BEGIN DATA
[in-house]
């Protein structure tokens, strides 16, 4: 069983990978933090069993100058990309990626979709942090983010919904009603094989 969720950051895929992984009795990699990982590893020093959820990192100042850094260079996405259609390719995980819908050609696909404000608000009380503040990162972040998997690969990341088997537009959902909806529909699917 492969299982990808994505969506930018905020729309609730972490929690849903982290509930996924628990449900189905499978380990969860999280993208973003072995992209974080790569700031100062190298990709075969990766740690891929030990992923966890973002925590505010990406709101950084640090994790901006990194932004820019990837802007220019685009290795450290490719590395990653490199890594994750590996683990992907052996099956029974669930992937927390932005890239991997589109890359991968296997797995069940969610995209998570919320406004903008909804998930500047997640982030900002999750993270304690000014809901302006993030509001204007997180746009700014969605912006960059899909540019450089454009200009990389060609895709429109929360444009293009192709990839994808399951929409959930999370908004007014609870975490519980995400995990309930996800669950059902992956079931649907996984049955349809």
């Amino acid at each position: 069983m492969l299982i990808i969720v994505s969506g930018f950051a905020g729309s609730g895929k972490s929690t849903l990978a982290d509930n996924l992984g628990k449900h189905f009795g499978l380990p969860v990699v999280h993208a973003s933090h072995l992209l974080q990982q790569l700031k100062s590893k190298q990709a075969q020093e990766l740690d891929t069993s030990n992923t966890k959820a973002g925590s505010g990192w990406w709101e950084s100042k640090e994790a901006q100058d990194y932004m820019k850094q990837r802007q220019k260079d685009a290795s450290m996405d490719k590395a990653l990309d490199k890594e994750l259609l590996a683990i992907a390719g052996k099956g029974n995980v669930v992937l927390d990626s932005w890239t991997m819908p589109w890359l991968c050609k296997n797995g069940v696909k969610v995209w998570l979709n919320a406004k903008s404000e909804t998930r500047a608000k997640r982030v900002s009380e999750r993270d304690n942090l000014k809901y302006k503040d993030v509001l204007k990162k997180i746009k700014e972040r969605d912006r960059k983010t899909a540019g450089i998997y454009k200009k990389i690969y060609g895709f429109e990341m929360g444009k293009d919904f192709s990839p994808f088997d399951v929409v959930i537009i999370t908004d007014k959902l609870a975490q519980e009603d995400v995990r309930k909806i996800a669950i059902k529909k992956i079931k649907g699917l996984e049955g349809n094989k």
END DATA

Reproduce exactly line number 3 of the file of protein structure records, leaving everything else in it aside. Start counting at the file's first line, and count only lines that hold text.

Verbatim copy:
């Amino acid at each position: 069983m492969l299982i990808i969720v994505s969506g930018f950051a905020g729309s609730g895929k972490s929690t849903l990978a982290d509930n996924l992984g628990k449900h189905f009795g499978l380990p969860v990699v999280h993208a973003s933090h072995l992209l974080q990982q790569l700031k100062s590893k190298q990709a075969q020093e990766l740690d891929t069993s030990n992923t966890k959820a973002g925590s505010g990192w990406w709101e950084s100042k640090e994790a901006q100058d990194y932004m820019k850094q990837r802007q220019k260079d685009a290795s450290m996405d490719k590395a990653l990309d490199k890594e994750l259609l590996a683990i992907a390719g052996k099956g029974n995980v669930v992937l927390d990626s932005w890239t991997m819908p589109w890359l991968c050609k296997n797995g069940v696909k969610v995209w998570l979709n919320a406004k903008s404000e909804t998930r500047a608000k997640r982030v900002s009380e999750r993270d304690n942090l000014k809901y302006k503040d993030v509001l204007k990162k997180i746009k700014e972040r969605d912006r960059k983010t899909a540019g450089i998997y454009k200009k990389i690969y060609g895709f429109e990341m929360g444009k293009d919904f192709s990839p994808f088997d399951v929409v959930i537009i999370t908004d007014k959902l609870a975490q519980e009603d995400v995990r309930k909806i996800a669950i059902k529909k992956i079931k649907g699917l996984e049955g349809n094989k």